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Four British Painters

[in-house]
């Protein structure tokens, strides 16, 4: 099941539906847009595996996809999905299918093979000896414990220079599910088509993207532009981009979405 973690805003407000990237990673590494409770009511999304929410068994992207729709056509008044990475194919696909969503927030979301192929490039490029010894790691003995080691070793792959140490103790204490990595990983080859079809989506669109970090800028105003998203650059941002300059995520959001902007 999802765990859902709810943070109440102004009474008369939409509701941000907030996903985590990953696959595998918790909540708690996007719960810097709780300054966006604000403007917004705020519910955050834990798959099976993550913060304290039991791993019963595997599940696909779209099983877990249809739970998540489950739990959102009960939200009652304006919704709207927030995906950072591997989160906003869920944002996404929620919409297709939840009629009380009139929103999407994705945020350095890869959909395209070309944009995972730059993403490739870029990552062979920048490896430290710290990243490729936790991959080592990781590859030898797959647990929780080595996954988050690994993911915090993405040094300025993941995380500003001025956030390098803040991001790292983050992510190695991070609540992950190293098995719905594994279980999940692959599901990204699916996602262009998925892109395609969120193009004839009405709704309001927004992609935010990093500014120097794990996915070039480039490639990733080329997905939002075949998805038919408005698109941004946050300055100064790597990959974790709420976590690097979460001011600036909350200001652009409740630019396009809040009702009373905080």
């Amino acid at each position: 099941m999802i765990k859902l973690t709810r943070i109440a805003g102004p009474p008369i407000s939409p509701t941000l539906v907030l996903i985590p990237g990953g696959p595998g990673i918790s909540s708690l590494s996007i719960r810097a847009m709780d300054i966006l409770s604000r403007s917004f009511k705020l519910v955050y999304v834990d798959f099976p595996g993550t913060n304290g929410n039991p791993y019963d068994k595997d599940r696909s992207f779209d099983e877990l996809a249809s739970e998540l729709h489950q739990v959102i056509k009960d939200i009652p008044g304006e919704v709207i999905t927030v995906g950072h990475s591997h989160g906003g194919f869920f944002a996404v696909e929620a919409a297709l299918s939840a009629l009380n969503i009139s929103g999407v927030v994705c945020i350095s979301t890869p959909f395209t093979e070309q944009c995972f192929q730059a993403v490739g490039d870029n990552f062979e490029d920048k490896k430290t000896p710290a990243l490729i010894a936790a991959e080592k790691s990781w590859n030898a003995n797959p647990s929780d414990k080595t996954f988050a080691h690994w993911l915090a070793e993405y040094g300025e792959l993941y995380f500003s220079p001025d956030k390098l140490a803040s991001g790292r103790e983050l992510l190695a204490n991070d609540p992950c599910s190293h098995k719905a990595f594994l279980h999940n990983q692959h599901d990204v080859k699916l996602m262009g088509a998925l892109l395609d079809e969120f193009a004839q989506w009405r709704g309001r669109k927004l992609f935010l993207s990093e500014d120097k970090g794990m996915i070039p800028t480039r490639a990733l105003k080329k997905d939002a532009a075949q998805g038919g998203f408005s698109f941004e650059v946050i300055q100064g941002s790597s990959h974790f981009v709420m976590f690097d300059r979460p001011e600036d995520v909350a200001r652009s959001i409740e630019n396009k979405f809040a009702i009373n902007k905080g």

FACED WITH THE TASK of surveying the broad field of current British painting, I have decided to confine myself to the work of only four painters—John Hoyland, John Walker, Stephen Buckley and Howard Hodgkin—in the hope that a part will more clearly reveal the whole than if attention were more scattered.1 The choice has certainly been made easier by circumstances. Hoyland and Walker are the two English painters who have most rigorously and successfully addressed themselves to the challenge of New York painting. Hoyland has worked and taught in America, and his paintings have been regularly exhibited there since 1967. Walker’s involvement is even more pronounced. Since gaining a Harkness Fellowship in 1969 he has been only intermittently resident in England. Earlier this year he was accorded the singular honor of a solo exhibition at the Phillips Collection, which had already bought two of

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